Licensed to non-actual locations

Paul Hopfgarten
Fri Feb 1 03:20:37 EST 2008

Which begs a question I've always wondered...

Are there any Radio Stations in the USA that actually have studios located
where the Over-the-air signal CANNOT be heard?

-Paul Hopfgarten
-Derry NH

-----Original Message-----
[] On Behalf Of
Scott Fybush
Sent: Thursday, January 31, 2008 9:45 PM
To: Doug Drown
Cc: Dan.Strassberg;
Subject: Re: Licensed to non-actual locations

Doug Drown wrote:
> This brings up another question in my mind, having to do with broadcasting
> stations that are ID'd in one community yet are actually located in a
> different municipality altogether.  I'll use two examples:  WTAG and WGY.
> The former used to have its studios in Worcester; they're now in Paxton.
> The latter used to have its studios in Schenectady; they were later in
> Niskayuna, then Colonie (which is in a different county), now they're back
> in Niskayuna.  And yet the two stations are still ID'd as WTAG Worcester
> WGY Schenectady, respectively.  Is this permitted only because they're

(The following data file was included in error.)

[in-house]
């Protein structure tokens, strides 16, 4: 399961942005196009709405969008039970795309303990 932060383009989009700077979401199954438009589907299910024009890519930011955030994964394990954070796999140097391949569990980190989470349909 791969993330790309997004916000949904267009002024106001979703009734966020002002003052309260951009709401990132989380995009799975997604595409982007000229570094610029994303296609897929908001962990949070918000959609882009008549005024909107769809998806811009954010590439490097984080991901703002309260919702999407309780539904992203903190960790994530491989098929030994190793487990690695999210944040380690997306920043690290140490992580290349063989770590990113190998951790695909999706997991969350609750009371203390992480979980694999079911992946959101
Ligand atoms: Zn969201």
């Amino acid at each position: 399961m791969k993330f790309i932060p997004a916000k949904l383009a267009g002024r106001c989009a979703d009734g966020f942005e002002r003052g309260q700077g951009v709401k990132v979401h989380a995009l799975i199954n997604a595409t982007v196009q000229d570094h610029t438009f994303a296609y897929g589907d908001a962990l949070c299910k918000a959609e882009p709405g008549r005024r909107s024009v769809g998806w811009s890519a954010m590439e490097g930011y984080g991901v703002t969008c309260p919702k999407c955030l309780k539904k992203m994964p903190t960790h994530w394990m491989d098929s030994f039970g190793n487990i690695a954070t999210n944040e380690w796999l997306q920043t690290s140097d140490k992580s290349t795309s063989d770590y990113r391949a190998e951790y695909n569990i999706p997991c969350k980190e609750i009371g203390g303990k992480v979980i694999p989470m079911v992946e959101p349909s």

> grandfathered?    -Doug

"Community of license" has become a tricky concept since the rules 
changed in the 80s.

Until the rules changed, stations had to maintain a main studio in their 
community of license (or, alternately, at their transmitter site) at 
which the majority of their programming originated.

Today, the only things a station has to do for its city of license are 
to provide a city-grade signal over it (and not even all of it, always) 
and to provide a phone number that's toll-free from that city.

The actual main studio can be anywhere within 25 miles, or within the 
city-grade contour of any station licensed to that community, whichever 
is larger.


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